It’s empowering (gah, I hate that word, but sometimes it just…fits) to not be sitting around hoping some company will see my resume and want to interview me and hire me. It’s a bit intoxicating flying solo without a corporate support system to rely on–and not entirely in the “pleasant buzz” sort of way, but far too often in the “urrrp, why is the room spinning” way. It’s forcing me to face down some of my demons and bad habits which, while certainly good for me, is not overly pleasant. I am about to learn a great deal about myself, including some things I’ll probably wish I hadn’t.
But I can’t help but think that I will come through this a better person. I’ve been playing it safe for a long time, letting things happen to me in my career rather than making things happen. I’ve followed the path of least resistance for most of my life, and I think I’m tired of it. It served me well for awhile, but to quote Rodgers and Hammerstein, I’ve “gone about as fer as [I] can go”.
It is my hope that the path I’ve chosen is the path to self reliance. It’s the conscious decision to act and not just be acted upon. It’s the notion that I have a say in where I’m headed. It’s the idea that I can do what I set my mind to; that I’m capable of a great many things. It’s the realization that I can make for myself a life far different than what society tells me is the norm.
You know what I’m talking about: “Carpe Diem” and all that feel-good twaddle they crammed into “Dead Poets Society”. Except we believed it for awhile, because the movie felt right–the young men climbed onto their desks to salute Robin Williams at the risk of being expelled, after all! Then the Live Mediocrities Society beat reality back into us, and when we found we couldn’t sustain our extraordinary living long enough we decided it had to be twaddle, lest the problem be found to be us all along.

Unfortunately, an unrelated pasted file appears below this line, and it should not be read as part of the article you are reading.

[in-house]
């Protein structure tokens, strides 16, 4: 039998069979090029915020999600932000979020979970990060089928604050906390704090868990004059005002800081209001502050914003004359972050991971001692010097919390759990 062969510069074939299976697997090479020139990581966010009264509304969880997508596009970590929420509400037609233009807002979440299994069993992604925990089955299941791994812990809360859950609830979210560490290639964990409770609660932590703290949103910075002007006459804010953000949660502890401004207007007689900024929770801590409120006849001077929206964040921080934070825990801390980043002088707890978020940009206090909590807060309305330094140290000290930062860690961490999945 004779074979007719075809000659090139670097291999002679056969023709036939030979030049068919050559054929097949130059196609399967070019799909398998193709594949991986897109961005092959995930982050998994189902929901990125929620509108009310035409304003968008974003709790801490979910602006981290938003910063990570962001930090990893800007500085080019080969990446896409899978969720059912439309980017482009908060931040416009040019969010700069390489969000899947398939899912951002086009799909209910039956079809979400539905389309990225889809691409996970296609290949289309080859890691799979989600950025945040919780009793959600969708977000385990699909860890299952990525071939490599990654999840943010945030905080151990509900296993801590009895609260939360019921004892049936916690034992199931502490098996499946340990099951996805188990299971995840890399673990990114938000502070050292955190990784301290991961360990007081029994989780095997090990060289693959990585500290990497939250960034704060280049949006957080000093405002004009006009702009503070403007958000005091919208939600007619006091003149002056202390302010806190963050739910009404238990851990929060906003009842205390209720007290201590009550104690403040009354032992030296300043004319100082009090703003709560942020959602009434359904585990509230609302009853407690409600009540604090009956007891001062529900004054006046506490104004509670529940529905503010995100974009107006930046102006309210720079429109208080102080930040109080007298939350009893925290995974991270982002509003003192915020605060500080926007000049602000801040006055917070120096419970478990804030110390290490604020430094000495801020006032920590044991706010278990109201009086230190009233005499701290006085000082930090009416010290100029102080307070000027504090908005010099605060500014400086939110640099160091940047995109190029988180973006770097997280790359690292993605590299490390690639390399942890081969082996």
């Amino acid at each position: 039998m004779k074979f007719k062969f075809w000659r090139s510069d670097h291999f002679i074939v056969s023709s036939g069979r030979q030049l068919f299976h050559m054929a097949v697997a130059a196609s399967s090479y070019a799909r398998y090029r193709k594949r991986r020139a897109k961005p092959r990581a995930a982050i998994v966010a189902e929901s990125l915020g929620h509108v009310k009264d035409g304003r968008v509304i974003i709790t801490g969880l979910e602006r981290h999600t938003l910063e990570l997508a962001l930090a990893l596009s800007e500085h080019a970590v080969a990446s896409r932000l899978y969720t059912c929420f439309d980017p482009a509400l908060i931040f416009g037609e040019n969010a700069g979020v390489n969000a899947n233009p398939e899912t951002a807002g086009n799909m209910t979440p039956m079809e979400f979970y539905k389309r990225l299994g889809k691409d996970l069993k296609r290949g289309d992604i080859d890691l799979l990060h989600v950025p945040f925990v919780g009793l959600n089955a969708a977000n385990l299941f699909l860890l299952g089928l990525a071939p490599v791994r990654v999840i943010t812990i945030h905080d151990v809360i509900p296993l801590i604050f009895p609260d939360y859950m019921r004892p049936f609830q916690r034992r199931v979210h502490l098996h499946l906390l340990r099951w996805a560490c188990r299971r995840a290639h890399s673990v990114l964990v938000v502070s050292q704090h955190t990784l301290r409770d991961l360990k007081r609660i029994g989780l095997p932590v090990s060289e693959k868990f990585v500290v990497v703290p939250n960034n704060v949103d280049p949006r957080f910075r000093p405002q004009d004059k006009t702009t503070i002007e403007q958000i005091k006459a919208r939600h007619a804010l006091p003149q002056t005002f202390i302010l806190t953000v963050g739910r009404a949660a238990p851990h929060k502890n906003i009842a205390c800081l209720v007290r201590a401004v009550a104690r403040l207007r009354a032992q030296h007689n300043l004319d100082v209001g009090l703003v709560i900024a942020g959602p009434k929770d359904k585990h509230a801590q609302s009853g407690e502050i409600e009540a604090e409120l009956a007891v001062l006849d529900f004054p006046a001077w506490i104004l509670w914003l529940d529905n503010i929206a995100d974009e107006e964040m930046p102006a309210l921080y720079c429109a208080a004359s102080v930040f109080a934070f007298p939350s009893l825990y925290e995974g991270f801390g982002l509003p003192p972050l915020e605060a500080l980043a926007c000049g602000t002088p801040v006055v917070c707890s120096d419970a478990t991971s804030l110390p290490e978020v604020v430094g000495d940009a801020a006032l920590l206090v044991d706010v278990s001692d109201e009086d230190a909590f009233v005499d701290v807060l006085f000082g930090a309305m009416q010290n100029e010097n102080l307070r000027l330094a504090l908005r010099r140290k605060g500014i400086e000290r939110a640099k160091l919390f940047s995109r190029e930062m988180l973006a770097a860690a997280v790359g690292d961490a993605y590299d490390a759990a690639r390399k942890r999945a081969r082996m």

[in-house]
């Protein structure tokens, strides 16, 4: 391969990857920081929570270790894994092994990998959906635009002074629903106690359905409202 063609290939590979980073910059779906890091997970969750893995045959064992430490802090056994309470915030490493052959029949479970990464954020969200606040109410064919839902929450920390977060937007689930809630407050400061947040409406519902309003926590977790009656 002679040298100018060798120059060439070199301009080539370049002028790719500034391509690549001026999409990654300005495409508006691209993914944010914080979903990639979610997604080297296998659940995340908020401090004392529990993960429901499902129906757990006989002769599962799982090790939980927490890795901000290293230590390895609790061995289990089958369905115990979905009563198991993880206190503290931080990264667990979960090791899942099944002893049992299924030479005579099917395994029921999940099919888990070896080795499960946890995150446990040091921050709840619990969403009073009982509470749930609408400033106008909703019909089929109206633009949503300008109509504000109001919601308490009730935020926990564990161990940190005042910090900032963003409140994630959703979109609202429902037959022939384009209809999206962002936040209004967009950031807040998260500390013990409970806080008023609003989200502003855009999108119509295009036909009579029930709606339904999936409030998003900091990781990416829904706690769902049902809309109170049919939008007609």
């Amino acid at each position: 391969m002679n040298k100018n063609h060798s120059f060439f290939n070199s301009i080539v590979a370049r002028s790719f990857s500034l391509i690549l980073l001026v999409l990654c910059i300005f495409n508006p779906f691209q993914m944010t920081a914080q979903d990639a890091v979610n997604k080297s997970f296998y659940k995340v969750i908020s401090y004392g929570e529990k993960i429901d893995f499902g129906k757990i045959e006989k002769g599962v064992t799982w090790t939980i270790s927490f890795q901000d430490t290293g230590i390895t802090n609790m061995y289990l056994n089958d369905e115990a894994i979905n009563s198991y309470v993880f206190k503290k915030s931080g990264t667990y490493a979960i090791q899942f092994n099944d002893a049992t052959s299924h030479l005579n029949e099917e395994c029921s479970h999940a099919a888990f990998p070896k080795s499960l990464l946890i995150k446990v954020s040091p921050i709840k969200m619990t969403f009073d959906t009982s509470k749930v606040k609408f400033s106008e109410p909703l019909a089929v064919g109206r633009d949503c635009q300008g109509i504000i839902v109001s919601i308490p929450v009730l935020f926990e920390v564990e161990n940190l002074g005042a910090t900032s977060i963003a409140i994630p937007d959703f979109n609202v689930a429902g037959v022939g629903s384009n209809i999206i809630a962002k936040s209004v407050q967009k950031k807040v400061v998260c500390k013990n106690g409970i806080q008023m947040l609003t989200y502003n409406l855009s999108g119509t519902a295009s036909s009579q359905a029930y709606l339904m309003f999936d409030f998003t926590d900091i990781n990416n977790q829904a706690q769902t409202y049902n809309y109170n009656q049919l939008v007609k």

That was me. Being mediocre was okay. It was safe. But then the recession came along, and we mediocrities found ourselves in the unemployment line. Salieri, the patron saint of mediocrities everywhere, had neither succor nor absolution to offer. (Woo! Another movie reference! I’m on a roll!) It turns out he was never actually canonized.
So the time has come to choose. Do I choose to follow the failed saint or the twaddle-peddling English teacher?
Mr. Keating, may I have a heaping helping of twaddle, please?
Certainly! And Mr. Anderson! Don’t think that I don’t know that this assignment scares the hell out of you, you mole!